The latest adventure by Música Prima features a mixture of popular songs and court music from a variety of countries including Colombia, Mexico, Chile, Peru and Spain…Avoiding any excessive embellishment and focusing simply on the unpretentious poetic recitations by Orozco, the group offered a splendid recital which will no doubt be a key part of their repertoire for a long time to come.
A wonderful, restrained concert marked by the character of the jester, this programme entitled “from Indigenous Music to that of the Court” offers moments of breathtaking beauty such as the anonymous piece Ay linda amiga, the celebrated song Convidando está la noche, or the processional tunes by the popular Peruvian composer Hanac Pachap.
And what is there to say about la Chacona de Arañés? Forget the typical artificial and operatic versions and enjoy the spontaneous style of the ensemble, which has recently incorporated as guest artist the viol player Johanna Rose, with her full, vibrant sound. When exploration, restraint and aesthetic precision all come together, as they do in Música Prima, the result can only be magical performances such as this. We sincerely hope and pray that the work will be repeated at some time during the current season.
Diario de Sevilla
Música Prima gave a touch of popular atmosphere to the Femás festival with a concert which offered
a vision of the musical heritage which resulted from the mixture of influences generated by the Europeans arriving in the Americas. From a Sioux invocation to the sun to chants with an
unmistakable Andean flavour compiled by Navarran prelate Martinez de Compañón in the Códice Trujillo, the performance was a well-judged journey through the finer points of multi- ethnic music, a
genre in which one has to tread carefully to avoid frivolity or the typical condescending attitude to native culture.
The ensemble, led by Francisco Orozco, has been treading this tricky path for years and they do so by focusing on a popular approach which allows Orozco to move freely through different vocal ranges, while the rest of the group explores the rich possibilities for tonal combinations and improvisation. The end result is a wonderfully colourful and festive fantasy.
Yesterday, the stage opposite the Grutescos gallery, where all the season’s concerts have taken place, was filled by the artistry of three marvellous musicians: the Colombian actor, narrator, singer and lute player Francisco Orozco, viol player Fahmi Alqhai, and percussionist, Álvaro Garrido. We have seen and heard them all before, performing both individually and together in larger ensembles, and we have always been highly impressed by their skills in their respective fields. The programme which featured pieces dating from the beginning of the 13th century to the 16th century was characterised by its variety, and enriched by Orozco’s evocative and humorous recitations.… This diversity, which filled the gardens with memories of other periods, places and lives, reminded us of our roots, both near and far, whilst fulfilling the function of all authentic music. It took us on a magical journey through the wider world, an expedition led by three exceptional musicians, which ultimately brought us back to our innermost selves. We were led by three great interpreters.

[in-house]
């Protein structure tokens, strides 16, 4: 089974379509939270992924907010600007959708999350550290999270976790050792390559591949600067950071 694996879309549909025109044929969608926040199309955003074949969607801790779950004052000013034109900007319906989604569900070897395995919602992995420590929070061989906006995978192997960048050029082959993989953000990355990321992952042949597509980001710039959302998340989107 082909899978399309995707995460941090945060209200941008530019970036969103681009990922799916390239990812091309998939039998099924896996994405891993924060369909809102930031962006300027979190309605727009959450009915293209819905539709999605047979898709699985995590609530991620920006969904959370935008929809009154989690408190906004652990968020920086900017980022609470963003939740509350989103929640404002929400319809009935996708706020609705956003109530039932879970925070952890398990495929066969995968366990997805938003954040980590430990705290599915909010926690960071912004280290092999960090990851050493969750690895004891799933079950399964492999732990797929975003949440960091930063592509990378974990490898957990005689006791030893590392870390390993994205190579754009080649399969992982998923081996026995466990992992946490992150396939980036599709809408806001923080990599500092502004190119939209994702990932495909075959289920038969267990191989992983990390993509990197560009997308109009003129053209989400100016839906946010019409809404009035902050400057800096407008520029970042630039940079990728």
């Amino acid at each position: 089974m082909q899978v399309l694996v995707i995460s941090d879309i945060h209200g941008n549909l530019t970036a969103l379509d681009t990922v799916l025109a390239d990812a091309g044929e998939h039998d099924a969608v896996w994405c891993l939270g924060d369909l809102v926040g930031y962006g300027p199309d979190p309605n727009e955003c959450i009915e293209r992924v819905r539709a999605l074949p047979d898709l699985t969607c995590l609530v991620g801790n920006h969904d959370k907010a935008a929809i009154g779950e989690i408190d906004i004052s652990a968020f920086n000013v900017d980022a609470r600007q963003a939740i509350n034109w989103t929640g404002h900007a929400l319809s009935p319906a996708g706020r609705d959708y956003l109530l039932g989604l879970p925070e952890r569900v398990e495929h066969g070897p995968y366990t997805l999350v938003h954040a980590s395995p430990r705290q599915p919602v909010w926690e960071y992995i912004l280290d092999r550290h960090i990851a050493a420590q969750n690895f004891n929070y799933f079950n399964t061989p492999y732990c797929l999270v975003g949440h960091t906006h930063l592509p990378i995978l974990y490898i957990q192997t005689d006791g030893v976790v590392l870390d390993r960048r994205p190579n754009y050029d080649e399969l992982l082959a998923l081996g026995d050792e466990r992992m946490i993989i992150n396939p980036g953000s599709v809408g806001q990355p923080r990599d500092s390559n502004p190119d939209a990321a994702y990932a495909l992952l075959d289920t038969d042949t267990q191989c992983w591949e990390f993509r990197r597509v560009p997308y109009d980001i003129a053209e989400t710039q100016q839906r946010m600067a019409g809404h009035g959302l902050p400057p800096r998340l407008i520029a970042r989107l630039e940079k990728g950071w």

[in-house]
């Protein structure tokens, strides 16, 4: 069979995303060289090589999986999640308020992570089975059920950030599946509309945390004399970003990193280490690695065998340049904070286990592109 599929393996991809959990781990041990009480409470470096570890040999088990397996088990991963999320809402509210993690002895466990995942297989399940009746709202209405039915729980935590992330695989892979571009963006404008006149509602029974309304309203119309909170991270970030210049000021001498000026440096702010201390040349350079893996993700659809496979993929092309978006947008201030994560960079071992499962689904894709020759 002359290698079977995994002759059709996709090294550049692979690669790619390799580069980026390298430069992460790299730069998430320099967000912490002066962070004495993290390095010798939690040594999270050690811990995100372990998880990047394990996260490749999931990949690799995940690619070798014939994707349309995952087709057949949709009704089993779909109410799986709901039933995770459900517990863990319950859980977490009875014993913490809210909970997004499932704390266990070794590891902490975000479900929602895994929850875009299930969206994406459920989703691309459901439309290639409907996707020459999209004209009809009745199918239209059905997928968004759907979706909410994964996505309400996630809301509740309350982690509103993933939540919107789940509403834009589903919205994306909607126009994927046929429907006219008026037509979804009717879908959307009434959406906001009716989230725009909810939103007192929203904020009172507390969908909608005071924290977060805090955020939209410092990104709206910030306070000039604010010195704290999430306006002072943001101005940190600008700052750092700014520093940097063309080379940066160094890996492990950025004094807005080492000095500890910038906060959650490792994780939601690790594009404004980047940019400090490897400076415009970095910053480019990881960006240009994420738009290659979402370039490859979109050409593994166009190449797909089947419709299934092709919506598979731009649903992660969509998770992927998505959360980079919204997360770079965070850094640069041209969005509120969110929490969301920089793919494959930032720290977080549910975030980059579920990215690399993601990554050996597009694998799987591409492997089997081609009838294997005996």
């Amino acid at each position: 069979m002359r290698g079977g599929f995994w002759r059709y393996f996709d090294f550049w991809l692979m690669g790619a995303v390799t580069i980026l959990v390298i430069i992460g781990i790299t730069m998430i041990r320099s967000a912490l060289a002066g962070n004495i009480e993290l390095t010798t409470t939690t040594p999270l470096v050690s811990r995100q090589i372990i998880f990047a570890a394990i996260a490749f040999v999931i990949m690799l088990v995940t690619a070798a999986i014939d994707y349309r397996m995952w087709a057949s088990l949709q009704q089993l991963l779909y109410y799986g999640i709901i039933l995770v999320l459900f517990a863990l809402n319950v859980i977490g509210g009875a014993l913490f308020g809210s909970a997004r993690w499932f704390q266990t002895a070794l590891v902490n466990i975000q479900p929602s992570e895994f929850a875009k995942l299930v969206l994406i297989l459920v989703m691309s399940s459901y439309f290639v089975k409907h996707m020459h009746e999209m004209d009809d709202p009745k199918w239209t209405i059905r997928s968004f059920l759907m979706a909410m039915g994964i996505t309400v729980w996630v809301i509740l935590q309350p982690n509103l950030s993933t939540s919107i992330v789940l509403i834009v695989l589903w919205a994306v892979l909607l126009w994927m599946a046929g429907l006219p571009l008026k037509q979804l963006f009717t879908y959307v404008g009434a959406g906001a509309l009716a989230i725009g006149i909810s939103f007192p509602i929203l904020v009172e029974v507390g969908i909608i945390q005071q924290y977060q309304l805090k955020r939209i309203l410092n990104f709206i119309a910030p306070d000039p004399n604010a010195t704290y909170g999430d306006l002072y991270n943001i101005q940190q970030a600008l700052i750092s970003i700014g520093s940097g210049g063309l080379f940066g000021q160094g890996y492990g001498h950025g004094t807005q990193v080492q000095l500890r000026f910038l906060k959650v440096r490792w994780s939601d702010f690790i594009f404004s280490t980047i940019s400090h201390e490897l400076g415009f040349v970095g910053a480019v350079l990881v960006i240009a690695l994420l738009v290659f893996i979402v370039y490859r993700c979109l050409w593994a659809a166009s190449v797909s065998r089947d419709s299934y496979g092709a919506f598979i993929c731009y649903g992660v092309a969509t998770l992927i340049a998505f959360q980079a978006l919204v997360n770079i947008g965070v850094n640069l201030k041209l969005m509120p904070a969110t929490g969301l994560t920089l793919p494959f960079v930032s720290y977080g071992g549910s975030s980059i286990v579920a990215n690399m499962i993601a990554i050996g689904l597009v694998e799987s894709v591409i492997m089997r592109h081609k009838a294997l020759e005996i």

Diario de Sevilla
The world of classical music is usually characterised by a sense of seriousness created by the stern and concentrated demeanour of the performers (normally attired in sombre, dark outfits), and the stillness of the audience, who are absorbed in a kind of silent trance of spiritual or aesthetic pleasure…The concert offered on Tuesday by Música Prima was however very different to what we are accustomed. Recreating the spirit of medieval jesters, itinerant narrators, and court buffoons (or people of pleasure, as they were generally called), Orozco and his fellow musicians offered a very personal interpretation of the adventures and misadventures of the Ingenious Gentleman from La Mancha, enriched by the musical pieces of the period. … Orozco is a consummate all-round artist, a true showman who can sing, play, recite or improvise whilst making the audience laugh at the same time… On percussion, the ubiquitous Álvaro Garrido, who also demonstrated his talent for improvisation with tambourines, finger cymbals and cow-bells. The result was a kind of renaissance jam session in which, for once, humour and laughter were as important as the music itself.
Francisco Orozco, from Colombia,was without doubt the focus of attention. Apart from playing the baroque guitar and lute, with his exceptionally fine voice, when singing both naturally and falsetto, and particularly his marvellous acting skills and unique sense of “historic” humour, he made us feel as if we had travelled back to the settings and times in which the adventures of the infamous Quixote had taken place.
However, Orozco’s task would have been impossible without the invaluable accompaniment of viol player Fahmi Alqhai or percussionist Álvaro Garrido, with his tireless efforts to discover new ways of creating sounds. Contrary to what tends to take place in this type of concert, the musicians did not simply limit themselves to performing the works included in the programme one by one: the pieces were linked together and merged into one another … but the most important aspect of all was the way that the whole performance was perfectly structured and performed with great grace and charm. The encore was a goliardic jest dedicated to love and sensuality. The audience were enraptured.